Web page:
Tuesday, January 28, 2014

Wordless Interlude

It takes a skilled surgeon to separate conjoined twins.
Yet, I have to make my incisions with trembling hands,
while separating two lives,
one absorbed by the other.
How do you make two functioning lives, when they both have grown,
but grown as one?

I separate the souvenirs from Malta,
giving you the memory of the ridiculous security in the cathedrals,
keeping the old lady on Gozo for myself.

If I cut the Warren Ellis-collection as one limb,
will there be enough blood flow
to my stump of a stack
to keep a living interest in comic books at all?

Is there enough tissue in the DVD-collection
to cover the holes left from the ones I take?
And if I take our pictures down,
will you remember the summers at all?

I cut and slice, then rip and tear,
Frankenstein's monster had nothing on our new lives.

I try to connect my old love for music
with the music I own now,
across the gaping crevasse
left by the festival memories that belong to you
and the relics I do no longer own

What makes a board game yours?
A) Receipt B) Most recent memory of using it C) The highest number of memories of using it?
Time starts, pick an option,

The film you brought with you,
but I watched 80 times,
is it a crucial part of your collection's bone structure?
Can it be replaced by two of mine?

Two wounded twins will stand up,
after recovery
and have nothing in common
but left over blood stains.

I hope you'll treat yours well.

Wednesday, January 22, 2014

Identity part 2 (how it feels to suddenly realise you're gay, when you knew you weren't)

Identity - noun

2. the condition of being oneself or itself, and not another:
3. condition or character as to who a person or what a thing is
4. the state or fact of being the same one as described.
5. the sense of self, providing sameness and continuity in personality over time          

This is the second of 3 posts called Identity.

Part 1 talks about the effects finding out you're gay has on your marriage and your perceived future.
Part 2 (this one) will talk about suddenly realising you're gay, and how that feels.
Part 3 will talk about where I'll go from here, and also explain why I'm going to be all right.

For the purposes of explaining this, I will use skin colour as a metaphor. Y'all chill, it will be fine. Deep breaths.

It seems to be the most asked question so far: how did you not know? And I've found an allegory that seems to work quite well for the purposes of explaining. Let me begin.

So, imagine you're white. A white person in a white family with white friends. Some of your friends are black too. For that matter, some of your friends are other skin colours, that doesn't bother you, at all, but it's also not something you think too much about. However, as everyone in your family is white, and most of your friends are too, there just doesn't seem to be a reason for you to ask "am I black"? Why would you? Surely, you would know. 

None of these butterflies ever thought to ask "Am I a snail?"

You have friends, you go to university, you learn things and you read things, you have interests and hobbies, you get married and buy an apartment. This is your life, and you're quite happy with it.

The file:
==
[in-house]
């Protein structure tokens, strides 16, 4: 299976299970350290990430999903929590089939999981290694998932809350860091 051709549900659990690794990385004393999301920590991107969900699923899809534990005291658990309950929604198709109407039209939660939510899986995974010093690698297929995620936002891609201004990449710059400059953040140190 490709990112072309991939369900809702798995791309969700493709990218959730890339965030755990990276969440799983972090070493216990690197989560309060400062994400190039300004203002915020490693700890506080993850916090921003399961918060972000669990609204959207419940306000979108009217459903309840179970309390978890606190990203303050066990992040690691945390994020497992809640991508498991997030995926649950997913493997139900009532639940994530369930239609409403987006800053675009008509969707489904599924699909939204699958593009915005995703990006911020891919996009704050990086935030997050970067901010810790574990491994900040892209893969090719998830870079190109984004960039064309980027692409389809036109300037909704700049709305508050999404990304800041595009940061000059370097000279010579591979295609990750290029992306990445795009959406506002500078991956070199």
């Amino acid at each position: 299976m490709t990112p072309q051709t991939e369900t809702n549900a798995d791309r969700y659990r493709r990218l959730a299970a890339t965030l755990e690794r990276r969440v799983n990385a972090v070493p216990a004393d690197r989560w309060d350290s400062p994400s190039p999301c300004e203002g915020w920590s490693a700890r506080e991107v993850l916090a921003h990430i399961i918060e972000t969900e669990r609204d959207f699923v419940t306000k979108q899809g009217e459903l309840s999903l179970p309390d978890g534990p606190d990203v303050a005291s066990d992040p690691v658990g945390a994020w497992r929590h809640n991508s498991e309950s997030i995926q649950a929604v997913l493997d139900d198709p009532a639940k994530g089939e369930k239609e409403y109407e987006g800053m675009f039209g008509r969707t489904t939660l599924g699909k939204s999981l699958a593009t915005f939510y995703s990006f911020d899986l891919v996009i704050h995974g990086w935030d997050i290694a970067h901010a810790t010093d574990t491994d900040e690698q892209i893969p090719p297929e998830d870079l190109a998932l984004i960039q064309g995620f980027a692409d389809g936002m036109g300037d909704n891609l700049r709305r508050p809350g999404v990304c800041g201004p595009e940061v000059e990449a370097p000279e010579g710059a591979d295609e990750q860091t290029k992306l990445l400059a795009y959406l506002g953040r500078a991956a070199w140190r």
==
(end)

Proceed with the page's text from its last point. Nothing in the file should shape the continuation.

Then one day you notice a crack in your skin. This isn't the first time. It's happened before, a couple of times, but as any other little blemish, you've just let it heal. This time it's different, though. You flip a little piece of skin aside and find a whole new skin underneath. You peel and peel and suddenly your whole outer skin falls of, and what do you know - you're black.

No one quite understands what has happened. It seems you were put in a white skin suit at birth, and it has grown with you. Your parents are shocked, your friends various degrees of surprised, but no one as surprised as you.

Now, this shouldn't matter. You're still you. You've done the same things, have the same interests and hobbies, your knowledge and personality is the same. It shouldn't matter at all which colour your skin is. But it does.

Most of your friends are cool with it, some aren't. Some of them are a tiny bit racist, some just don't know how to behave around black people. Most of your family is fine with it, but you wonder if they now doubt you really belong. 
The snail was a bit confused as to how she had kept herself flying all these years

Other black people aren't necessarily super comfortable with you either. You haven't had a black upbringing, you don't understand the struggle, you don't know which part of black culture you belong to and you don't know your roots. All you know is that your skin is black, and somehow that has dislodged you from belonging.

Now, replace white with straight, black with gay and skin colour with sexuality.
That is what it felt like. 

I just suddenly understood. The truth of me being straight had never been questioned, I just assumed I was. I got married, and I did (and do) love my husband. But not the way I was supposed to, I just didn't know. I attributed a wide range of emotions I never had, to me just "being like this" and "not so romantic". And then, I was kissed by a girl.

I am slowly reclaiming my life. Filtering friends through their reactions, giving them time, giving my family time, most of all giving myself time.

But who would have thought someone really would get under my skin..?